Human Rights Watch Released a report on the impact of China’s Belt and Road (BRI) implementation in Cambodia, saying: Huge dams invested by China to generate electricity in northeastern Cambodia have destroyed the lives and livelihoods of thousands of indigenous and minority people.
The Lower Sesan 2 Dam, completed in 2018, is located at the confluence of the Sesan and Serepok rivers, where two tributaries will meet again with the Mekong.
The 137-page report released today said the dam’s construction caused economic, social and cultural rights violations, forcing nearly 5,000 people who had settled in the area for generations. migrate
In addition, Human Rights Watch He also pointed out that Cambodian officials and officials of China Huaneng Group, the dam builder and operator did not speak and listen to the opinions and concerns of the communities that would be affected enough Before starting to build
John Sifton, Human Rights Watch’s director of Asia advocacy, said the Lower Sesan 2 dam had “blown up” the livelihoods of indigenous peoples and minorities in the area. Previously, they used to live together and self-sufficiency through fishing, hunting and farming.
“The Cambodian authorities must urgently reconsider the compensation and relocation of people from this project. including how to restore the way of living and making sure future projects don’t have any similar violations.”
Human Rights Watch According to interviews with more than 60 people, whether they are community members. Civil society leaders, academics, scientists and others who have researched the project also studied academic work Business history, research conducted by non-governmental organizations and other sources too
China Huaneng Group is the Chinese state-owned power company that builds and operates the dam. This is part of China’s Belt and Road project. Human Rights Watch said it had contacted Chinese and Cambodian government officials. Including China Huaneng in March 2020 and May and July 2021 for comment on the report. but still no reply
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Brian Eyler, Southeast Asia Director of the Stimson Research Center. And the author of Last Days of the Mighty Mekong told the Financial Times: More than 400 large dams built on the Mekong River and its tributaries have disrupted fisheries practices on this major river because the dams blocked the seasonal migration of fish swimming. And it is bringing the whole region closer to a food crisis.
“The Mekong is home to the world’s largest freshwater fishery – accounting for 20% of the world’s freshwater fish catch – which relies on tens of millions of people in Southeast Asia for their daily protein intake. ”
Human Rights Watch Similarly stated that Fisheries and ecosystems experts say the dam affects fisheries in the entire Mekong-linked region. which is a dependency on food and income for Cambodian, Vietnamese, Thai and Lao people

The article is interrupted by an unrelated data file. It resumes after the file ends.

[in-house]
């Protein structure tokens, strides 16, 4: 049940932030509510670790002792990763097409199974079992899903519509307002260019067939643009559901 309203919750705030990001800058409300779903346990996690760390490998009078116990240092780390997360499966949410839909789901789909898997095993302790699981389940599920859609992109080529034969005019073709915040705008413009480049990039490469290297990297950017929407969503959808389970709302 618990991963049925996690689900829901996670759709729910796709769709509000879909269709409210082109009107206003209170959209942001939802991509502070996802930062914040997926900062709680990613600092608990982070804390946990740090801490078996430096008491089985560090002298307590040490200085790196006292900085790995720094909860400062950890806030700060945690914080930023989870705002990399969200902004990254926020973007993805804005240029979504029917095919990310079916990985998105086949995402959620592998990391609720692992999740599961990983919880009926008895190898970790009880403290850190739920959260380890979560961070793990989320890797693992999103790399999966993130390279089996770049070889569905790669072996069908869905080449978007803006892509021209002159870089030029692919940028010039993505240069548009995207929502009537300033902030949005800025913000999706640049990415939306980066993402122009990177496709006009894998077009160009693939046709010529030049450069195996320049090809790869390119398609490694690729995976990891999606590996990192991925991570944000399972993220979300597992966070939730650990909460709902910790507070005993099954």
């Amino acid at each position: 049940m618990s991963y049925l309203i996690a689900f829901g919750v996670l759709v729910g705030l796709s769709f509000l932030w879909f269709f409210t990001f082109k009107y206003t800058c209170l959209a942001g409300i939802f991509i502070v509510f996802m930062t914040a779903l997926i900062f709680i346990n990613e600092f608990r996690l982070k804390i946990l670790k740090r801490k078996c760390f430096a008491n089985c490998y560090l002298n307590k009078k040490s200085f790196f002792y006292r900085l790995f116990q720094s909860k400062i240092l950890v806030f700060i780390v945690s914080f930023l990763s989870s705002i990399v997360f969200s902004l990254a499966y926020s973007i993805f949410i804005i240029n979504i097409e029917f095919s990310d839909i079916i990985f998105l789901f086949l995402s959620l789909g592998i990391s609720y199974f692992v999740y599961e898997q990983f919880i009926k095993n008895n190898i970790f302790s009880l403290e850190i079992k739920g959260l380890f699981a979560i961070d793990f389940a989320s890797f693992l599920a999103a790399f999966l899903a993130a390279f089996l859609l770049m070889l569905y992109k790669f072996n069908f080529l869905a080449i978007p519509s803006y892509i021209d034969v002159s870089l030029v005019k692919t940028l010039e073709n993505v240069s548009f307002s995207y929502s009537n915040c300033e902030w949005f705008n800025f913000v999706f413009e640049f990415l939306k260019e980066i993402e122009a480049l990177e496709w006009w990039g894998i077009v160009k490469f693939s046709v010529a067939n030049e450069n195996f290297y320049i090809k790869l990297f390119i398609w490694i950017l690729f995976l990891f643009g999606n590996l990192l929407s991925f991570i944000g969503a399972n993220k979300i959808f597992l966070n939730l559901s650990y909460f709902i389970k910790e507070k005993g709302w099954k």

Human Rights Watch said that from 2011 until the completion of the dam in 2018, local community members had tried to write a letter of complaint to the company. government officials including Cambodian Prime Minister Samdech Hun Sen, but officials refused to listen. and resist negotiating alternatives And there were some opposers who were intimidated and even jailed.
The Financial Times has also tried calling and e-mailing inquiries to China Huaneng, but received no response. The Financial Times reports that In a statement earlier this year, China Huaneng said: “The Lower Sesan 2 Dam project has been approved by the Cambodian government. And the company has followed the project development agreement and strictly complied with the contract that was made.”
Lower Sesan 2 Dam is one of a number of Chinese-invested projects in Southeast Asia. China has built 11 dams on the Mekong River in its own country, which China considers its own inland waterway known as the Lancang River.
The construction of a dam on the Mekong River in China has long been said to have affected the villagers on the Mekong River in Thailand in Chiang Rai province, on the Thai-Laos border, who are faced with unnatural fluctuations in the Mekong River.
Last year, Eyes on Earth, Inc. (Eyes on Earth), a US research firm A study revealed that China’s Mekong dams held large amounts of water during a severe drought in the Mekong countries last year. While the average water level in China is higher than the lower countries.
However, Reuters reported that The Chinese government has disputed the results of the study. and stated that during the rainy season of the previous year The amount of rainfall that fell in the Mekong River Basin along the line with a length of 4,350 kilometers decreased.
BBC Thai news published on the website News Sod is a collaboration of two news organizations.
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